What are some common signs of nursing home abuse?

| Jul 1, 2019 | nursing home abuse |

When Oregon families choose a nursing home in which to place their loved one, they place exceptional trust in the institution to care for and protect their family member. Unfortunately, the reality is that some nursing homes or individual employees do not take this responsibility as seriously as they should, and nursing home abuse is more common than it should be. If you have a loved one who is being cared for at a nursing home or assisted living facility and you fear they are being abused, there are some signs you should watch for.

According to U.S. News, one way to pinpoint nursing home abuse is to watch for marked physical or emotional changes. If the person seems unable to function like normal, has become uncommunicative or withdrawn or lacks the desire to participate in previously enjoyable activities, it may be a sign that something is wrong.

Emotional abuse is often characterized by withdrawal, agitation, loss of appetite or weight, fear or sudden changes in sleep pattern or mood. Physical abuse can be spotted in the form of pressure ulcers, bruises and unexplained skin tears. Although nursing home residents do deal with some emotional changes and some injuries may happen on accident, any sign that your relative is quickly changing should be addressed.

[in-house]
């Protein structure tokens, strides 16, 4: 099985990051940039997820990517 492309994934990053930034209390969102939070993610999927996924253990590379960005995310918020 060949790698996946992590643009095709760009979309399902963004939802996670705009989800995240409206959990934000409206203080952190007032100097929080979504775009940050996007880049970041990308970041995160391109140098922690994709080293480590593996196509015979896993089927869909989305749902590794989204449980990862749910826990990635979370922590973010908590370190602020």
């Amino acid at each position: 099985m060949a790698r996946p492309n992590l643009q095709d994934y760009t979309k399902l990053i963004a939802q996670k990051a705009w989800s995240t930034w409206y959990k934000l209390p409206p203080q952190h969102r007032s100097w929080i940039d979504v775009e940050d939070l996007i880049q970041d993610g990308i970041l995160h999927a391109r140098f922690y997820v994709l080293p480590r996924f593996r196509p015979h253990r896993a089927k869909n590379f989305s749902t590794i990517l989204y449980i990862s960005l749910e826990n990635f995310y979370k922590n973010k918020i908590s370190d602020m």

If staff members refuse to answer your questions or seem to deflect them, you may want to follow up. It is normal for an employee to tell you they will research an answer to your question, but refusal to discuss the patient’s care or evasion of your questions is a clear red flag that you may want to follow up on.

If the facility has inadequate, discordant or frantic staff or a high turnover rate, there may be a pattern of abuse. When phone calls go unanswered or call lights are ignored, it is obvious that the home is understaffed. Any time your loved one tells you they do not want a certain employee to care for them, you may want to do more research.

This information is intended for educational purposes and should not be interpreted as legal advice.